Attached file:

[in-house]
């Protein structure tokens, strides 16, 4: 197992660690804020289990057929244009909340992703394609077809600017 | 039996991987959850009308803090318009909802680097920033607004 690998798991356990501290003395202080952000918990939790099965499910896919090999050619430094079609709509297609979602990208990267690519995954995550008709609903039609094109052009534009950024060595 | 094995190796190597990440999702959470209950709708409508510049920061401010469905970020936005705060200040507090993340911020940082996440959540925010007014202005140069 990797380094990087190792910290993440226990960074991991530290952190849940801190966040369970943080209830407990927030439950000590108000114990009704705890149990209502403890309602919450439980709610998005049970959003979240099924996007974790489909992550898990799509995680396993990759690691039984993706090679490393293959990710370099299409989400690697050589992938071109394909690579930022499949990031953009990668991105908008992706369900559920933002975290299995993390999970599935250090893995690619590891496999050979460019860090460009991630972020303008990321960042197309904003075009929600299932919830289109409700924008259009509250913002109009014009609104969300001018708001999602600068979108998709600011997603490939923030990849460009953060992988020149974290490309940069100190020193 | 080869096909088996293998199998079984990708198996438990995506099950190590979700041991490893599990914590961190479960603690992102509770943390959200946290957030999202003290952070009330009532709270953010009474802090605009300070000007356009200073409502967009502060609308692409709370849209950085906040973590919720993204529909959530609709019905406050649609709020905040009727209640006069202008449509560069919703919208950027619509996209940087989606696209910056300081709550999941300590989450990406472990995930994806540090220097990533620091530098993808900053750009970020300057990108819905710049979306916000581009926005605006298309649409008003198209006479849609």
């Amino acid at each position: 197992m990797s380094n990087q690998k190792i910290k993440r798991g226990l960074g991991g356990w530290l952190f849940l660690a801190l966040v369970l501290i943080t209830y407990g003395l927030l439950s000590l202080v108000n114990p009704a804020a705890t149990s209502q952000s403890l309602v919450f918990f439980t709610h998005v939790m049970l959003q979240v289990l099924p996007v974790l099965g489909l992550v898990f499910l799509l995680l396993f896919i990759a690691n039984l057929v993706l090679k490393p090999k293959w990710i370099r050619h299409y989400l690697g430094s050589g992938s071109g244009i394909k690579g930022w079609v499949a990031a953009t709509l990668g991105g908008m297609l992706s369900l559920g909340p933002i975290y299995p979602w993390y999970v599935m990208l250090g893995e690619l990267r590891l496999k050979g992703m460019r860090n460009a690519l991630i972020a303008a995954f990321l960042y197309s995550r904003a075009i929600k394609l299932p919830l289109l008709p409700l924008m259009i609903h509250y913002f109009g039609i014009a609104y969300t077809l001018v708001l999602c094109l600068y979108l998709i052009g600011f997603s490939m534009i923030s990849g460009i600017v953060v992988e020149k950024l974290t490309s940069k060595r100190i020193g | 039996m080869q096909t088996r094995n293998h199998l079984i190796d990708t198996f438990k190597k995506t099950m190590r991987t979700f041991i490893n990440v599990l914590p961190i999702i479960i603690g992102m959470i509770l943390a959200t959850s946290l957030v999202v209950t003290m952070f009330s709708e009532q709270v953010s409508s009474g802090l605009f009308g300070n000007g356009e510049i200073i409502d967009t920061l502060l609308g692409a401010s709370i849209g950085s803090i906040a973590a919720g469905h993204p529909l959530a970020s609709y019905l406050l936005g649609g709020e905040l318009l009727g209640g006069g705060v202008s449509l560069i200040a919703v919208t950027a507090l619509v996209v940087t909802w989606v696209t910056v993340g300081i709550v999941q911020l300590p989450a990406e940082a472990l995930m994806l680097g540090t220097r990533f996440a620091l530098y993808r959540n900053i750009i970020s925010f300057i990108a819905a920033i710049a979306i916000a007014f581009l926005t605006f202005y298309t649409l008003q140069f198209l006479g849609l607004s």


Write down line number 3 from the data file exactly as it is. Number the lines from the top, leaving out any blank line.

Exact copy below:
């Amino acid at each position: 197992m990797s380094n990087q690998k190792i910290k993440r798991g226990l960074g991991g356990w530290l952190f849940l660690a801190l966040v369970l501290i943080t209830y407990g003395l927030l439950s000590l202080v108000n114990p009704a804020a705890t149990s209502q952000s403890l309602v919450f918990f439980t709610h998005v939790m049970l959003q979240v289990l099924p996007v974790l099965g489909l992550v898990f499910l799509l995680l396993f896919i990759a690691n039984l057929v993706l090679k490393p090999k293959w990710i370099r050619h299409y989400l690697g430094s050589g992938s071109g244009i394909k690579g930022w079609v499949a990031a953009t709509l990668g991105g908008m297609l992706s369900l559920g909340p933002i975290y299995p979602w993390y999970v599935m990208l250090g893995e690619l990267r590891l496999k050979g992703m460019r860090n460009a690519l991630i972020a303008a995954f990321l960042y197309s995550r904003a075009i929600k394609l299932p919830l289109l008709p409700l924008m259009i609903h509250y913002f109009g039609i014009a609104y969300t077809l001018v708001l999602c094109l600068y979108l998709i052009g600011f997603s490939m534009i923030s990849g460009i600017v953060v992988e020149k950024l974290t490309s940069k060595r100190i020193g | 039996m080869q096909t088996r094995n293998h199998l079984i190796d990708t198996f438990k190597k995506t099950m190590r991987t979700f041991i490893n990440v599990l914590p961190i999702i479960i603690g992102m959470i509770l943390a959200t959850s946290l957030v999202v209950t003290m952070f009330s709708e009532q709270v953010s409508s009474g802090l605009f009308g300070n000007g356009e510049i200073i409502d967009t920061l502060l609308g692409a401010s709370i849209g950085s803090i906040a973590a919720g469905h993204p529909l959530a970020s609709y019905l406050l936005g649609g709020e905040l318009l009727g209640g006069g705060v202008s449509l560069i200040a919703v919208t950027a507090l619509v996209v940087t909802w989606v696209t910056v993340g300081i709550v999941q911020l300590p989450a990406e940082a472990l995930m994806l680097g540090t220097r990533f996440a620091l530098y993808r959540n900053i750009i970020s925010f300057i990108a819905a920033i710049a979306i916000a007014f581009l926005t605006f202005y298309t649409l008003q140069f198209l006479g849609l607004s």